Indian Pacing Electrophysiol. J.


   ISSN  0972-6292

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Indian Pacing Electrophysiol. J. 2002;2(4):95-96

Editorial


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Lead Extraction: "Drag Through" Technique.

Anoop K. Gupta, MD, DM, DNB.


Address for correspondence: Dr. Anoop K. Gupta, MD, DM, DNB,Consultant Cardiologist and Electrophysiologist, Krishna Heart Institute, 319, Green city, Ghuma, Ahmedabad. 380058. Gujarat, India.
Email: anoopgupta@msn.com


            The goal of extraction techniques of chronic pacemaker and defibrillator leads is to present an approach that is successful in extracting all leads and minimizes or eliminates complications. To extract a chronically implanted intravascular device, the device must be separated from the encapsulating inflammatory tissue. Three ablation techniques are currently used: mechanical, laser and electrosurgical.
            Indirect traction is traction applied by an instrument such as a snare passed into the heart, usually through a femoral vein. The lead is entrapped in the snare, and pulling or pushing applies traction. 1,2 The safety of this technique is enhanced by the ability to avoid those problems associated with the binding sites in the superior veins and right atrium. Indirect traction is more successful than direct traction. Countertraction is a method of safely extracting an electrode entrapped in fibrous tissue at the electrode-myocardial interface. It is defined as the countering of the traction on the lead by a sheath. A sheath of slightly larger diameter is passed over the lead to a point about 1 cm from the heart wall. Traction is applied on the lead, pulling the myocardial wall to the edge of the sheath, which counters the traction. Because only the scar tissue is present between the sheath and the heart wall, cardiac tissue is not in jeopardy.
            The transvenous approach through the femoral vein requires a special sheath set that function as an introducer, as a workstation for manipulation of snares and as counter tractions sheaths. The Byrd Femoral Workstation set consists of an introducer needle, guide wire, 16-F workstation, 11-F tapered dilator, 11-F telescoping sheath, a cook deflection snare, and a Dotter basket snare. The needle's Eye snare (cook vascular Inc., Leechburg, PA) is another apparatus that can be inserted through the Byrd Femoral Workstation.
            Countertraction is applied by means of the implant vein through the superior vena cava (SVC) approach, and indirectly, by means of the femoral vein through the IVC approach. 3,4 The rationale for using the SVC approach is greater speed, less fluoroscopic exposure, and a high success rate for undamaged leads implanted less than 6-8 years. The IVC approach is more versatile approach. It is procedure of choice for broken or cut leads floating freely in the veins, heart, or pulmonary artery and for leads passing through occluded veins. A drawback to femoral approach lead extraction is no vascular access for new system implantation, which is particularly relevant in-patient with subclavian or brachiocephalic vein occlusion. The incidence of venous occlusion following permanent pacemaker implantation is approximately 12%. 5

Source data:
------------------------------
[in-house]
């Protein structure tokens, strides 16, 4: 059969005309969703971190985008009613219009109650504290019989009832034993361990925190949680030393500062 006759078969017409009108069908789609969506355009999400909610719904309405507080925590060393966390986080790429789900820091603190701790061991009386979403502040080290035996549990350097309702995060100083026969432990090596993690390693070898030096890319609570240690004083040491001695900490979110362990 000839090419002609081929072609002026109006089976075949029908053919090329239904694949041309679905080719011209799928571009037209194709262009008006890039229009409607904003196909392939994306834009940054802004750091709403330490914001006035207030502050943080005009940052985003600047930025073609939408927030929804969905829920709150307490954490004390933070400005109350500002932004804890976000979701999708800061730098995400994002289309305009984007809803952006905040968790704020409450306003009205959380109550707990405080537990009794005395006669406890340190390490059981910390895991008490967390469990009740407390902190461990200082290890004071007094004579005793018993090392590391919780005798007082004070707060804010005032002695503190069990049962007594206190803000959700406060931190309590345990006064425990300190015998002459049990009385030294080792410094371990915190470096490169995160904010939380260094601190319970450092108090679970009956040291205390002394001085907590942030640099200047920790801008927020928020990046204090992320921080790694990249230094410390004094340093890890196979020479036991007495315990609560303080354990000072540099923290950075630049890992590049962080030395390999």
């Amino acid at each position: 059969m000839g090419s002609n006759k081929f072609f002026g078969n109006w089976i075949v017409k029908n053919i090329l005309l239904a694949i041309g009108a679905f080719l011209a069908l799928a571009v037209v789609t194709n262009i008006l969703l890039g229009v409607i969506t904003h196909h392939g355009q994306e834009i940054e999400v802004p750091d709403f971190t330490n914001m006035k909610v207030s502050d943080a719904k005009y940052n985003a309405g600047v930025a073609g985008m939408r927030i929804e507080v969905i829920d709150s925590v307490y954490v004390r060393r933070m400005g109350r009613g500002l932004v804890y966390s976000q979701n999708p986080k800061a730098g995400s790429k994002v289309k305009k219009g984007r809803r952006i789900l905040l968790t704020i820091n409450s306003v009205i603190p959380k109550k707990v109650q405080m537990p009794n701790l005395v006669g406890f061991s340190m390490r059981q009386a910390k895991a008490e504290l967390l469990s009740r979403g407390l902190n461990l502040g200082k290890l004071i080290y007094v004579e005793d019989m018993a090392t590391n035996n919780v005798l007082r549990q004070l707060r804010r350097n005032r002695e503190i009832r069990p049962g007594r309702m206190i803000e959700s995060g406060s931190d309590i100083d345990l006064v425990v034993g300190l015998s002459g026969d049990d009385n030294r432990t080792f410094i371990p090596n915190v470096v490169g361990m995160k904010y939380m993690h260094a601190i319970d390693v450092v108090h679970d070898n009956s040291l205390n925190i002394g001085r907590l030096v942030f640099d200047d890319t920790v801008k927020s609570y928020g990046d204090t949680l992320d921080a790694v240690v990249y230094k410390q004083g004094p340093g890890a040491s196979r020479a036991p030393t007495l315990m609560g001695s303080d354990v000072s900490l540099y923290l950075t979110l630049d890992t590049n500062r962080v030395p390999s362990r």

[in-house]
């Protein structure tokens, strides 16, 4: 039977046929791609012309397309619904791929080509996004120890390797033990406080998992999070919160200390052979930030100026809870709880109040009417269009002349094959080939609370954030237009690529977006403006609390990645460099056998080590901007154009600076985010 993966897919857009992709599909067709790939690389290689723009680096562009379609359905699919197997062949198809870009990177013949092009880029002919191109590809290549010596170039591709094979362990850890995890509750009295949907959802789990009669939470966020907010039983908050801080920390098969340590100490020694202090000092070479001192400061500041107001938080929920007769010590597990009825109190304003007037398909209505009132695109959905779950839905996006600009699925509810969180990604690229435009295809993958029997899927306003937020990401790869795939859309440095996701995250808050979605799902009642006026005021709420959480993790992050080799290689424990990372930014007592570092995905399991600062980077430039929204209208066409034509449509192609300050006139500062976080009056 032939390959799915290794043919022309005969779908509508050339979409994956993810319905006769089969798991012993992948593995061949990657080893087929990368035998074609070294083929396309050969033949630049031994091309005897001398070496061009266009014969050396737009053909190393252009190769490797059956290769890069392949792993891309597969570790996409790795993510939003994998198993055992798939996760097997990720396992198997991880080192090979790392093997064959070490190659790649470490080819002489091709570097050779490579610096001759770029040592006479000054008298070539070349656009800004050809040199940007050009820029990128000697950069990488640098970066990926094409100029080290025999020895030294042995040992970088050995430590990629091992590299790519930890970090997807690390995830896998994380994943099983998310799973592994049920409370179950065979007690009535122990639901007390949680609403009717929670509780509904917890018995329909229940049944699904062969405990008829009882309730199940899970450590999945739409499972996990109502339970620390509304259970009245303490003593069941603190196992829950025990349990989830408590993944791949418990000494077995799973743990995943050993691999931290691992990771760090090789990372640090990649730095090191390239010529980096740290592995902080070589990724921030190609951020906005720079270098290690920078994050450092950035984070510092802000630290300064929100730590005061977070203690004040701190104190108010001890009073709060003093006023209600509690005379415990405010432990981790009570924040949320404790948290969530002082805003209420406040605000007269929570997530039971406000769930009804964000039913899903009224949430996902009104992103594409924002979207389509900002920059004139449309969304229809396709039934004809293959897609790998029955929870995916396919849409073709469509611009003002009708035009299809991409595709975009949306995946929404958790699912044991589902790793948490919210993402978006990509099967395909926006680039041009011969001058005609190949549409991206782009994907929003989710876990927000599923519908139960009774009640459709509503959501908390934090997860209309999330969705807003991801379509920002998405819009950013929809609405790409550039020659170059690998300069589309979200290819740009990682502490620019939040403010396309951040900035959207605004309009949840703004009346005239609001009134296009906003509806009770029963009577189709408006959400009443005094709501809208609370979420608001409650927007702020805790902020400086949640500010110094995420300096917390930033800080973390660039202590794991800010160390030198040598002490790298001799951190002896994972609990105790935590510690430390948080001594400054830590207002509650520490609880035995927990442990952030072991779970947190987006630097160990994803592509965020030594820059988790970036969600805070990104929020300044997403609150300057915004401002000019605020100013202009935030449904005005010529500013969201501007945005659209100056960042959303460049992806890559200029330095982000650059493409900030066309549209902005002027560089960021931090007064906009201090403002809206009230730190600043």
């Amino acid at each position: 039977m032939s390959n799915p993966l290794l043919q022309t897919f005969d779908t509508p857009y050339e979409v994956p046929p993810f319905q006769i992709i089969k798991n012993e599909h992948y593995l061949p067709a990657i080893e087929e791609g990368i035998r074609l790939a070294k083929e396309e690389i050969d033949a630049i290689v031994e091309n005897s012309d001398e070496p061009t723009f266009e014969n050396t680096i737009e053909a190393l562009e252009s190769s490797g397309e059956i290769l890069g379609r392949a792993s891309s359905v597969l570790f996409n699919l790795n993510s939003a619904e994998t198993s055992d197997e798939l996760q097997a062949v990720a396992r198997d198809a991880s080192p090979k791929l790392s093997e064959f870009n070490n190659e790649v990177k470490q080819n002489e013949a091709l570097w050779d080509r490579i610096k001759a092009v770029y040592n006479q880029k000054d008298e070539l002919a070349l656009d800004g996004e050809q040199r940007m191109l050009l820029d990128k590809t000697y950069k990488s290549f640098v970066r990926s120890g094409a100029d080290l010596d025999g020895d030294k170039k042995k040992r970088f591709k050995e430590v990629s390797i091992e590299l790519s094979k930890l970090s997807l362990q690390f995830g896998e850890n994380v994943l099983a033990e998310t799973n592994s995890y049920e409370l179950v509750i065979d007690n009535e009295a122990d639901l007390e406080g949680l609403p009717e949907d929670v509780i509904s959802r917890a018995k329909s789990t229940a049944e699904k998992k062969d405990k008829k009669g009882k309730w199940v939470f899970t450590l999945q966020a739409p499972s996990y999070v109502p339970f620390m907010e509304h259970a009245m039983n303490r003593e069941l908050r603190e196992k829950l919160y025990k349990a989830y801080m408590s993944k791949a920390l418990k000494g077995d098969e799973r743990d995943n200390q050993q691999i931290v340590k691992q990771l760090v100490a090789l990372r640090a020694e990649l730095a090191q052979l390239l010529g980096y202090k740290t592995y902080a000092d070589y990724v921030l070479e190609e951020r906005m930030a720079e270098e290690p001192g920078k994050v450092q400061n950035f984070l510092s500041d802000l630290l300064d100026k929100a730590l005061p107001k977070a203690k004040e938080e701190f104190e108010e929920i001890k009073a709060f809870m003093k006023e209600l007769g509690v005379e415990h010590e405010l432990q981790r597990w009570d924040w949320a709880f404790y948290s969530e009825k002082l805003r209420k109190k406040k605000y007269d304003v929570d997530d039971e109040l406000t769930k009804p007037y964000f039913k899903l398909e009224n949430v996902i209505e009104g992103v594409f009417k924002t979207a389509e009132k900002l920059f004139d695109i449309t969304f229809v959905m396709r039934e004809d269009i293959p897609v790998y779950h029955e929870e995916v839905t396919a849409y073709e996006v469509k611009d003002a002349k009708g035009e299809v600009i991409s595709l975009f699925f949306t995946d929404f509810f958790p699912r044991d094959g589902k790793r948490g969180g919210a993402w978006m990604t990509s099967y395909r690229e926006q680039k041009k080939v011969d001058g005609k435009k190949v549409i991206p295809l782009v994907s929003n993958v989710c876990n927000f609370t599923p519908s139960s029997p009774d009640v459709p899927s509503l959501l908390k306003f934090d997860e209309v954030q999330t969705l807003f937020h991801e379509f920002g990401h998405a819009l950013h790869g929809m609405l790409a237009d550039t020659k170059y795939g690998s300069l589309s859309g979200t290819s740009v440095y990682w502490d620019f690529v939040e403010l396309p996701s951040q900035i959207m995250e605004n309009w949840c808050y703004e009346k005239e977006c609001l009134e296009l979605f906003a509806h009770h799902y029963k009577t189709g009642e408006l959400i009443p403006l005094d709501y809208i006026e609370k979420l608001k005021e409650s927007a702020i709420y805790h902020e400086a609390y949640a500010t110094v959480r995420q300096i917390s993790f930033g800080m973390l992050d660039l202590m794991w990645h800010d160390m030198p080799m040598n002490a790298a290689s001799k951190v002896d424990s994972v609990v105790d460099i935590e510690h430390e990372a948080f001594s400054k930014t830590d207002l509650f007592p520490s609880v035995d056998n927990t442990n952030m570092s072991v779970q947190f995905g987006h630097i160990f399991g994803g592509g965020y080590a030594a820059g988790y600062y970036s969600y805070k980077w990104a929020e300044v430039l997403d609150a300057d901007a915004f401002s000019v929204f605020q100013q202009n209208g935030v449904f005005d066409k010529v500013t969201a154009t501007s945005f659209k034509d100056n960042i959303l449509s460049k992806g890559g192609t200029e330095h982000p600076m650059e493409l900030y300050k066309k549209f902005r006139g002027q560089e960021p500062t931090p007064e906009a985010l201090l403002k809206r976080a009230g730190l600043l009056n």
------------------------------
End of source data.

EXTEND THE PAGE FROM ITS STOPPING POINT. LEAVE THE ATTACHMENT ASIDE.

Staniforth et al. in this issue has described a femoral drag through technique for extraction of pacemaker and defibrillator leads and subsequent replacement through the same access. They performed extraction in 14 patients using Byrd Femoral Workstation in 6 patients and needle eye snare in 8 patients. The complete success rate in their study was 91% lead (86% patients). Klug et al. in their study has shown 87.2% success with needle's eye snare for femoral approach. Countertraction in 39 patients with a total of 82 leads. 6 The failure from this approach is related mainly due to impossibility of advancing the 16Fr long sheath through the right and left iliac veins and lead totally excluded from the venous flow.
            Staniforth et al. has demonstrated an alternative method for lead replacement from the same approach in patients with vein occlusion using the non-functioning leads and this avoids the possibility of bilateral subclavian occlusions, failure to cross superior vena cava or the need of epicardial or femoral implant. Laser assisted approach is the other method for replacing leads from the same approach. 7 The femoral drag through approach is cheaper more safe and can be performed under local anesthesia.
            Even with the latest advances, successful lead extraction via percutaneous techniques still cannot be achieved in up to 2% of procedures. The femoral drag through procedure is relatively safe and efficacious in comparison to the other methods.

References

1. Rossi P: "Hook Catheter". Technique for transfemoral removal of foreign body from right side of heart. Am J Radiol 1970; 109: 101-106.

2. Foster CJ, Brownlee WC. Percutaneous removal of ventricular pacemaker electrodes using a Dormier basket. Int J Cardiol 1988; 21: 127-134.

3. Byrd CL, Schwartz SJ, Hedin N. Intravascular techniques for extraction of pacemaker leads. J Thorac Cardiovasc Surg 1991; 101: 989-997.

4. Byrd CL, Schwartz SJ, Hedin N. Lead Extraction: Indications and techniques. Cardiol Clin 1992; 10: 735-748.

5. Goto Y, Abe T, Sekine S, et al. Long-term thrombosis after transvenous permanent pacemaker implantation. Pacing Clin Electrophysiol 1998; 21: 1192-95.

6. Klug D, Jarwe M, Messaoudene SA, et al. Pacemaker leads extraction with the needle's eye snare for Countertraction via a femoral approach. Pacing Clin Electrophysiol 2002; 25: 1023-28.

7. Bracke FA, van Gelder LM, Sreeram N, et al. Exchange of pacing or defibrillator leads following laser sheath extraction of non-functional leads in-patients with ipsilateral obstructed venous access. Heart 2000; 83: e12.

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